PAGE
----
Moral conflicts are the backbone of many such narratives. The hero who must be brave in face of danger, the fool who must suffer consequences of his foolishness, …… So an eagle spirit rewarding or punishing people is all on a par with normal storytelling, I would think.

      2. IMO, Neil, it’s not about “belief” (a relatively modern phenomena), it’s about RITUAL (repetition) and ENACTMENT in imitation of natural phenomena they observed in nature and in the night sky. Harvey Whitehouse is a great source of information about Ritual. The “Stories” developed from the rituals and enactments, not the other way around.

        1. Indeed, you are on doubt correct about the relationship between rituals and stories. I do wonder, however, if in this particular case, if the story might relate to an event some thousands of years earlier — the time of rapidly rising sea levels.

          I am on record as expressing strong doubt that any story could survive through millennia of generations but in the light of Whitehouse’s and other anthropological studies, and the role of ritual that you point out, we may in the case of the Australian aboriginals be faced with societies that have maintained the kind of stability that would have made such a long-term passing on of stories possible.

          One of a number of instances:


  2. Clearly the Henson Company are the greatest animists. Everything from grapes to grape bunches to furniture to blobby aliens to houses could be sentient in the Muppet Show!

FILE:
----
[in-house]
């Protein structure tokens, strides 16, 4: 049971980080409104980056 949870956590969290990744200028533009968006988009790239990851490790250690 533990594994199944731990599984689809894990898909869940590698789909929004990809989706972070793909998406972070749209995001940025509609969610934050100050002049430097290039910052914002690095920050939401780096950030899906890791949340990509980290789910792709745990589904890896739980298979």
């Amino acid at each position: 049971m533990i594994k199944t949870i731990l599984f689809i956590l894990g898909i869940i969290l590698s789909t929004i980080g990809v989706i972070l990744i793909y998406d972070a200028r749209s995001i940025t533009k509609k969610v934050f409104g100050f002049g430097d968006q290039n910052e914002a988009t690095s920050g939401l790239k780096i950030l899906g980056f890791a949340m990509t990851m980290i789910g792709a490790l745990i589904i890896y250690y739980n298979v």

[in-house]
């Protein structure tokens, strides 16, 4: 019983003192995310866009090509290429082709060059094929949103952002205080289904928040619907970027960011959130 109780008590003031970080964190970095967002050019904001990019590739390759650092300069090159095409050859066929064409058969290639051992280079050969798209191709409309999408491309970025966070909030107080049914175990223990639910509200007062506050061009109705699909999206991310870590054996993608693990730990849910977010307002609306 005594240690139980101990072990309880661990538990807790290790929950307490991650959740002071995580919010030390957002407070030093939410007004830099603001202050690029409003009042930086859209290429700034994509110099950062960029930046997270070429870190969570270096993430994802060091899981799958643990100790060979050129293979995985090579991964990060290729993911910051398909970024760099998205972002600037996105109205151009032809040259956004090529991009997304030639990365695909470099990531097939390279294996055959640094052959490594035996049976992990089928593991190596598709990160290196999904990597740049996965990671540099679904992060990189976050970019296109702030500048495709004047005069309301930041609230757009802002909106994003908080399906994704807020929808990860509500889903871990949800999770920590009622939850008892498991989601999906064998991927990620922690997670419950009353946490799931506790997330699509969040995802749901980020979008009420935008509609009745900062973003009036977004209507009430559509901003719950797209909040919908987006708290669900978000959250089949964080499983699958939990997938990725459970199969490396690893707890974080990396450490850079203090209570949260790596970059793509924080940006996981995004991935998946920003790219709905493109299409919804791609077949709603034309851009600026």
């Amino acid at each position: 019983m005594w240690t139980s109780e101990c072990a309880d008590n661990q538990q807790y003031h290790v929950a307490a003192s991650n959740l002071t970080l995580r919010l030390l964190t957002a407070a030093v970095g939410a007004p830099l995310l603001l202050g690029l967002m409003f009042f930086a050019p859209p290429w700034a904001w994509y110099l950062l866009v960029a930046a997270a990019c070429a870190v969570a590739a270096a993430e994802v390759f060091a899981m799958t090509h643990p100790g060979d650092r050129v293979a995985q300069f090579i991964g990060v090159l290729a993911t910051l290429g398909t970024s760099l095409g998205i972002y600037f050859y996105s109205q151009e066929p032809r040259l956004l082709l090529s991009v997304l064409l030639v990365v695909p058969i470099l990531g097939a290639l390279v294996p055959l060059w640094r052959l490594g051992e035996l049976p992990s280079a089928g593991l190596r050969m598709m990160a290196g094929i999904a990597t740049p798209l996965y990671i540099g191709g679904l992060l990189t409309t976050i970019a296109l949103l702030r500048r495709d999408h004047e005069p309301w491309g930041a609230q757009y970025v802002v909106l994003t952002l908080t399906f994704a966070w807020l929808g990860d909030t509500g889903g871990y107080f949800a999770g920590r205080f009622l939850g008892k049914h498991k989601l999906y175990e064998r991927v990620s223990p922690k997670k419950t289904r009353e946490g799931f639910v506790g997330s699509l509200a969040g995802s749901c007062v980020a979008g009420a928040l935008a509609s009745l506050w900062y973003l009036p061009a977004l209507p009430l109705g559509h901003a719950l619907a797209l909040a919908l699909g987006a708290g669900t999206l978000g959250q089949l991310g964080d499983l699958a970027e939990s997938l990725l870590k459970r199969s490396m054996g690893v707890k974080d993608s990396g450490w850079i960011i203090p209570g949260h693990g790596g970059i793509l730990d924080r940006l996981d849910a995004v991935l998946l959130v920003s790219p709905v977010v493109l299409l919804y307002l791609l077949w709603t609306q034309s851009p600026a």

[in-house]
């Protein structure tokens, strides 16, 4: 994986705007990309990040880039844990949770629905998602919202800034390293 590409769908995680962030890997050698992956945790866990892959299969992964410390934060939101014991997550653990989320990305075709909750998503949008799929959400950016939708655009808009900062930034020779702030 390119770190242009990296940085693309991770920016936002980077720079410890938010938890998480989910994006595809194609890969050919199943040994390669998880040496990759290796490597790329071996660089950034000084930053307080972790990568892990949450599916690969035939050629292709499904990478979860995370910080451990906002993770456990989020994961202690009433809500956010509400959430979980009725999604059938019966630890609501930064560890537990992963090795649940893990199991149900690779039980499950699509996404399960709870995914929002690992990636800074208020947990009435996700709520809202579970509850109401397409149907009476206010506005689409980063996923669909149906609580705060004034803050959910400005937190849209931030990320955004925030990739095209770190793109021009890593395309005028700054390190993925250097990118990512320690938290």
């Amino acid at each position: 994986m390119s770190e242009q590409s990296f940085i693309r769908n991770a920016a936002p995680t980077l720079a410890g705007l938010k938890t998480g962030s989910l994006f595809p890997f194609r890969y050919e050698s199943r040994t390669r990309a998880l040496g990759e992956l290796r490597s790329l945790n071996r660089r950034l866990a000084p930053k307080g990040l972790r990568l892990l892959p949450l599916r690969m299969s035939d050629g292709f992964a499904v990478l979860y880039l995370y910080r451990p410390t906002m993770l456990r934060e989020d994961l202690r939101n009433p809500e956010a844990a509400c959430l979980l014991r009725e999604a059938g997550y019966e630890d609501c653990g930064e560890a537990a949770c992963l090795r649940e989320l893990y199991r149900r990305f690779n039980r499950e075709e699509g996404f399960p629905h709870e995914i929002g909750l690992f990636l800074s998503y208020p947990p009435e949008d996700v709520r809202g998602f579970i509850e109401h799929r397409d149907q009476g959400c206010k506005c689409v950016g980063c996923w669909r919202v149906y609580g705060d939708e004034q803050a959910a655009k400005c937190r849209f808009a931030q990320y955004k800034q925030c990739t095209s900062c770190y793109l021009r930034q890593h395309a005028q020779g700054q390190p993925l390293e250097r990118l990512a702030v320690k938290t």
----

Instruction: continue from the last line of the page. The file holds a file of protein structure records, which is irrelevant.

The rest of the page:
On a more serious note, I have no serious note. 😛 I was almost going to say something, but I really should properly inform myself about the bronze age in Euro-Asia first and wonder out loud online about hypotheses about their religions second. (I also just found out one book recommended to me isn’t even by a scholar, so I’m back to 1 recommendation.)

  3. “Religious ideas have sprung from the same need as all the other achievements of culture: from the necessity for defending itself against the crushing supremacy of nature.”


    1. That was long the prevailing wisdom but the study of Peoples et al and many other studies have falsified that view. Religious ideas are the byproduct of our cognitive architecture. They are inevitable wherever we have humans — even among those who do not have to strive against the “crushing supremacy of nature”. This post in part demonstrates that point.

      My follow up post (and another yet to come) demonstrates that belief in a moralizing high god is the product of needs for complex cooperation among very large populations.